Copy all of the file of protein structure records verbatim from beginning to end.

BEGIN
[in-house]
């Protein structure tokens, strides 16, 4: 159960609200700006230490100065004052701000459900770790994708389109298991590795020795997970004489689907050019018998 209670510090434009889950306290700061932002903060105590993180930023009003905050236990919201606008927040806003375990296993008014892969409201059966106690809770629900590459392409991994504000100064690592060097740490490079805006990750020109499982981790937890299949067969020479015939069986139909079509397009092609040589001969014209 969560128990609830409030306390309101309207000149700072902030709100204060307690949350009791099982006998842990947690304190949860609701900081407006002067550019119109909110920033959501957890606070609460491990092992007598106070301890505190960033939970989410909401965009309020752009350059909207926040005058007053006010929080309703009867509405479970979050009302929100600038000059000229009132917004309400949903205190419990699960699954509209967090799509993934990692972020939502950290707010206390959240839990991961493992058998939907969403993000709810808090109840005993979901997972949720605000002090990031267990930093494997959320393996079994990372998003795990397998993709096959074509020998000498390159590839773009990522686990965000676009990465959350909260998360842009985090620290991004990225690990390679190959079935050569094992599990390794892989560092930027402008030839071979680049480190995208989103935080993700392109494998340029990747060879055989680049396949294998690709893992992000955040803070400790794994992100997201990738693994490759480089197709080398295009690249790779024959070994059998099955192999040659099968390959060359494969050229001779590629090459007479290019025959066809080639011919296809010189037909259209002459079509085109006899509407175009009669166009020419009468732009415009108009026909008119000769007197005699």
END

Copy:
[in-house]
């Protein structure tokens, strides 16, 4: 159960609200700006230490100065004052701000459900770790994708389109298991590795020795997970004489689907050019018998 209670510090434009889950306290700061932002903060105590993180930023009003905050236990919201606008927040806003375990296993008014892969409201059966106690809770629900590459392409991994504000100064690592060097740490490079805006990750020109499982981790937890299949067969020479015939069986139909079509397009092609040589001969014209 969560128990609830409030306390309101309207000149700072902030709100204060307690949350009791099982006998842990947690304190949860609701900081407006002067550019119109909110920033959501957890606070609460491990092992007598106070301890505190960033939970989410909401965009309020752009350059909207926040005058007053006010929080309703009867509405479970979050009302929100600038000059000229009132917004309400949903205190419990699960699954509209967090799509993934990692972020939502950290707010206390959240839990991961493992058998939907969403993000709810808090109840005993979901997972949720605000002090990031267990930093494997959320393996079994990372998003795990397998993709096959074509020998000498390159590839773009990522686990965000676009990465959350909260998360842009985090620290991004990225690990390679190959079935050569094992599990390794892989560092930027402008030839071979680049480190995208989103935080993700392109494998340029990747060879055989680049396949294998690709893992992000955040803070400790794994992100997201990738693994490759480089197709080398295009690249790779024959070994059998099955192999040659099968390959060359494969050229001779590629090459007479290019025959066809080639011919296809010189037909259209002459079509085109006899509407175009009669166009020419009468732009415009108009026909008119000769007197005699």